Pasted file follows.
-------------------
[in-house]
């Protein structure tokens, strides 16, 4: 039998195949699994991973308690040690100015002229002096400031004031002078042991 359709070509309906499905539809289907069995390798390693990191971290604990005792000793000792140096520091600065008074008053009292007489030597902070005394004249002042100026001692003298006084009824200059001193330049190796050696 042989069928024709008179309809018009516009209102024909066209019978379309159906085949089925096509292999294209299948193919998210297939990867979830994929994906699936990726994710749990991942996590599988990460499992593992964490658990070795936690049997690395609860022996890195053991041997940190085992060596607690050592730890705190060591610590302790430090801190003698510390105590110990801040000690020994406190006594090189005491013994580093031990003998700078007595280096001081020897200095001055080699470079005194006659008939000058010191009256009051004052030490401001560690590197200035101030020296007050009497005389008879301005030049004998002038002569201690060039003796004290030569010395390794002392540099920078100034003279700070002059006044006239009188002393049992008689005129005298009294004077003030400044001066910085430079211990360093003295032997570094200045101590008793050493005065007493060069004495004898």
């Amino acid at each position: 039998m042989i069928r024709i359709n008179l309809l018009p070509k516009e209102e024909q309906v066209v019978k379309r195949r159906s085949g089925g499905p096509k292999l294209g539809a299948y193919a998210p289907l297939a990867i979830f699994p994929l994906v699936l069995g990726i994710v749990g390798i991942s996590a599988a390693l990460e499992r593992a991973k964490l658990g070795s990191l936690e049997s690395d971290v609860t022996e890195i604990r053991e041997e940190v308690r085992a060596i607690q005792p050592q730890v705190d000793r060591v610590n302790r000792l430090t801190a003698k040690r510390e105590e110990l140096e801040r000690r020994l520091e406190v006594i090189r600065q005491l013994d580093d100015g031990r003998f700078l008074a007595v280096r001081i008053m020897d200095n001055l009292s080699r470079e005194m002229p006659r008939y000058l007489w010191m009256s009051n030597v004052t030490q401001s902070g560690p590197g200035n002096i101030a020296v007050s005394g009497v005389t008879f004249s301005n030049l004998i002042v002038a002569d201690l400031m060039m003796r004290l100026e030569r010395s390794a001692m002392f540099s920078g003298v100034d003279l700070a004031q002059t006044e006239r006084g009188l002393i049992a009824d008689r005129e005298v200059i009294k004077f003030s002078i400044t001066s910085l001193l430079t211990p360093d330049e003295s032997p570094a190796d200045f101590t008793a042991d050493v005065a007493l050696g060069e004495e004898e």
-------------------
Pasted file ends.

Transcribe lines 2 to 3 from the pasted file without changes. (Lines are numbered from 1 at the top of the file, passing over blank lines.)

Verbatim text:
């Protein structure tokens, strides 16, 4: 039998195949699994991973308690040690100015002229002096400031004031002078042991 359709070509309906499905539809289907069995390798390693990191971290604990005792000793000792140096520091600065008074008053009292007489030597902070005394004249002042100026001692003298006084009824200059001193330049190796050696 042989069928024709008179309809018009516009209102024909066209019978379309159906085949089925096509292999294209299948193919998210297939990867979830994929994906699936990726994710749990991942996590599988990460499992593992964490658990070795936690049997690395609860022996890195053991041997940190085992060596607690050592730890705190060591610590302790430090801190003698510390105590110990801040000690020994406190006594090189005491013994580093031990003998700078007595280096001081020897200095001055080699470079005194006659008939000058010191009256009051004052030490401001560690590197200035101030020296007050009497005389008879301005030049004998002038002569201690060039003796004290030569010395390794002392540099920078100034003279700070002059006044006239009188002393049992008689005129005298009294004077003030400044001066910085430079211990360093003295032997570094200045101590008793050493005065007493060069004495004898």
């Amino acid at each position: 039998m042989i069928r024709i359709n008179l309809l018009p070509k516009e209102e024909q309906v066209v019978k379309r195949r159906s085949g089925g499905p096509k292999l294209g539809a299948y193919a998210p289907l297939a990867i979830f699994p994929l994906v699936l069995g990726i994710v749990g390798i991942s996590a599988a390693l990460e499992r593992a991973k964490l658990g070795s990191l936690e049997s690395d971290v609860t022996e890195i604990r053991e041997e940190v308690r085992a060596i607690q005792p050592q730890v705190d000793r060591v610590n302790r000792l430090t801190a003698k040690r510390e105590e110990l140096e801040r000690r020994l520091e406190v006594i090189r600065q005491l013994d580093d100015g031990r003998f700078l008074a007595v280096r001081i008053m020897d200095n001055l009292s080699r470079e005194m002229p006659r008939y000058l007489w010191m009256s009051n030597v004052t030490q401001s902070g560690p590197g200035n002096i101030a020296v007050s005394g009497v005389t008879f004249s301005n030049l004998i002042v002038a002569d201690l400031m060039m003796r004290l100026e030569r010395s390794a001692m002392f540099s920078g003298v100034d003279l700070a004031q002059t006044e006239r006084g009188l002393i049992a009824d008689r005129e005298v200059i009294k004077f003030s002078i400044t001066s910085l001193l430079t211990p360093d330049e003295s032997p570094a190796d200045f101590t008793a042991d050493v005065a007493l050696g060069e004495e004898e």